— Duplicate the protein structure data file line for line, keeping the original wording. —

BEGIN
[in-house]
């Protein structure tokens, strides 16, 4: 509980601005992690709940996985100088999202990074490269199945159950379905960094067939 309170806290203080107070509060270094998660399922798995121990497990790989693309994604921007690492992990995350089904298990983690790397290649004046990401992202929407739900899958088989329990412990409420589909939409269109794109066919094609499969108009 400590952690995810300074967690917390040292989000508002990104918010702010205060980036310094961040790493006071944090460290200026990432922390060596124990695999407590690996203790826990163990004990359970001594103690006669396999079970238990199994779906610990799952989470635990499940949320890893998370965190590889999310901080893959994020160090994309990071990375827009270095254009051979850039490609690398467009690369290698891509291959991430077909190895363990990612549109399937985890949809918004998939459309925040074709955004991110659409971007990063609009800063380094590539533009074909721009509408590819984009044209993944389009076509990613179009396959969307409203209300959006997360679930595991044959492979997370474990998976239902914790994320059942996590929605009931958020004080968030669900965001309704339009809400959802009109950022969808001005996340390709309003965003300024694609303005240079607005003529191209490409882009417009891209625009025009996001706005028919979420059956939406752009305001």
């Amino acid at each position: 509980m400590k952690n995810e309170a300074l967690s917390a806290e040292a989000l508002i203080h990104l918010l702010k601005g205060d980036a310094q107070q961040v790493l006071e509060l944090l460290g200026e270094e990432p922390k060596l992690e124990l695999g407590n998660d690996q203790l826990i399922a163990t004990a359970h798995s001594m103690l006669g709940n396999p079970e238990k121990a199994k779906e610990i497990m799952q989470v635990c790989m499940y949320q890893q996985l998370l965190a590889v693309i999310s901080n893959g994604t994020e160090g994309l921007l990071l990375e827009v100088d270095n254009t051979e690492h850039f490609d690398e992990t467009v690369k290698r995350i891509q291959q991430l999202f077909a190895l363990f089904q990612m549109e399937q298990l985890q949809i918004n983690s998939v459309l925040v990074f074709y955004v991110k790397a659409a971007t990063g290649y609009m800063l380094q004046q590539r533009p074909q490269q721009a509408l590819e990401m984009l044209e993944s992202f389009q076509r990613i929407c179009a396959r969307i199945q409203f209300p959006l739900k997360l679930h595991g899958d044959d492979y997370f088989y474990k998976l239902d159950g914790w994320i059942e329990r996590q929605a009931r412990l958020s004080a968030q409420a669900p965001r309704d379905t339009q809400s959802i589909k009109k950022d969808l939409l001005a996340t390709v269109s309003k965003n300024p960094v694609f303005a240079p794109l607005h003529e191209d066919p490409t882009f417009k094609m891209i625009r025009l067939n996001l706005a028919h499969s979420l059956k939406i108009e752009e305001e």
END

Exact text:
[in-house]
């Protein structure tokens, strides 16, 4: 509980601005992690709940996985100088999202990074490269199945159950379905960094067939 309170806290203080107070509060270094998660399922798995121990497990790989693309994604921007690492992990995350089904298990983690790397290649004046990401992202929407739900899958088989329990412990409420589909939409269109794109066919094609499969108009 400590952690995810300074967690917390040292989000508002990104918010702010205060980036310094961040790493006071944090460290200026990432922390060596124990695999407590690996203790826990163990004990359970001594103690006669396999079970238990199994779906610990799952989470635990499940949320890893998370965190590889999310901080893959994020160090994309990071990375827009270095254009051979850039490609690398467009690369290698891509291959991430077909190895363990990612549109399937985890949809918004998939459309925040074709955004991110659409971007990063609009800063380094590539533009074909721009509408590819984009044209993944389009076509990613179009396959969307409203209300959006997360679930595991044959492979997370474990998976239902914790994320059942996590929605009931958020004080968030669900965001309704339009809400959802009109950022969808001005996340390709309003965003300024694609303005240079607005003529191209490409882009417009891209625009025009996001706005028919979420059956939406752009305001």
């Amino acid at each position: 509980m400590k952690n995810e309170a300074l967690s917390a806290e040292a989000l508002i203080h990104l918010l702010k601005g205060d980036a310094q107070q961040v790493l006071e509060l944090l460290g200026e270094e990432p922390k060596l992690e124990l695999g407590n998660d690996q203790l826990i399922a163990t004990a359970h798995s001594m103690l006669g709940n396999p079970e238990k121990a199994k779906e610990i497990m799952q989470v635990c790989m499940y949320q890893q996985l998370l965190a590889v693309i999310s901080n893959g994604t994020e160090g994309l921007l990071l990375e827009v100088d270095n254009t051979e690492h850039f490609d690398e992990t467009v690369k290698r995350i891509q291959q991430l999202f077909a190895l363990f089904q990612m549109e399937q298990l985890q949809i918004n983690s998939v459309l925040v990074f074709y955004v991110k790397a659409a971007t990063g290649y609009m800063l380094q004046q590539r533009p074909q490269q721009a509408l590819e990401m984009l044209e993944s992202f389009q076509r990613i929407c179009a396959r969307i199945q409203f209300p959006l739900k997360l679930h595991g899958d044959d492979y997370f088989y474990k998976l239902d159950g914790w994320i059942e329990r996590q929605a009931r412990l958020s004080a968030q409420a669900p965001r309704d379905t339009q809400s959802i589909k009109k950022d969808l939409l001005a996340t390709v269109s309003k965003n300024p960094v694609f303005a240079p794109l607005h003529e191209d066919p490409t882009f417009k094609m891209i625009r025009l067939n996001l706005a028919h499969s979420l059956k939406i108009e752009e305001e």